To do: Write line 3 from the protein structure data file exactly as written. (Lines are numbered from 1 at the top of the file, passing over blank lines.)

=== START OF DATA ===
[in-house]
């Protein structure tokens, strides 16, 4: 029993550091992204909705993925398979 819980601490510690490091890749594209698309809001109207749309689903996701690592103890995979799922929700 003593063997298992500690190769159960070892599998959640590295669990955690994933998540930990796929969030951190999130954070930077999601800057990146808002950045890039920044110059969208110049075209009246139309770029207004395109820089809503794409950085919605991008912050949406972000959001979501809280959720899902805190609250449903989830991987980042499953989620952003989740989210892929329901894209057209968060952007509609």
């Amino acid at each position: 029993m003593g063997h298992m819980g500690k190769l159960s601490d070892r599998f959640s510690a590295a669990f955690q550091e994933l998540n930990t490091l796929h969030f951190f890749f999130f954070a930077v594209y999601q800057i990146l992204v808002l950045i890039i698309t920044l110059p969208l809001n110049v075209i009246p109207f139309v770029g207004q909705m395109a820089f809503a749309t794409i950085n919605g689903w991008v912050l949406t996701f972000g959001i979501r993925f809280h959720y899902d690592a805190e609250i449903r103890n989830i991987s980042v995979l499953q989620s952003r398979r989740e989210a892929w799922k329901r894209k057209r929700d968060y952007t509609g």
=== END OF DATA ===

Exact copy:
């Amino acid at each position: 029993m003593g063997h298992m819980g500690k190769l159960s601490d070892r599998f959640s510690a590295a669990f955690q550091e994933l998540n930990t490091l796929h969030f951190f890749f999130f954070a930077v594209y999601q800057i990146l992204v808002l950045i890039i698309t920044l110059p969208l809001n110049v075209i009246p109207f139309v770029g207004q909705m395109a820089f809503a749309t794409i950085n919605g689903w991008v912050l949406t996701f972000g959001i979501r993925f809280h959720y899902d690592a805190e609250i449903r103890n989830i991987s980042v995979l499953q989620s952003r398979r989740e989210a892929w799922k329901r894209k057209r929700d968060y952007t509609g």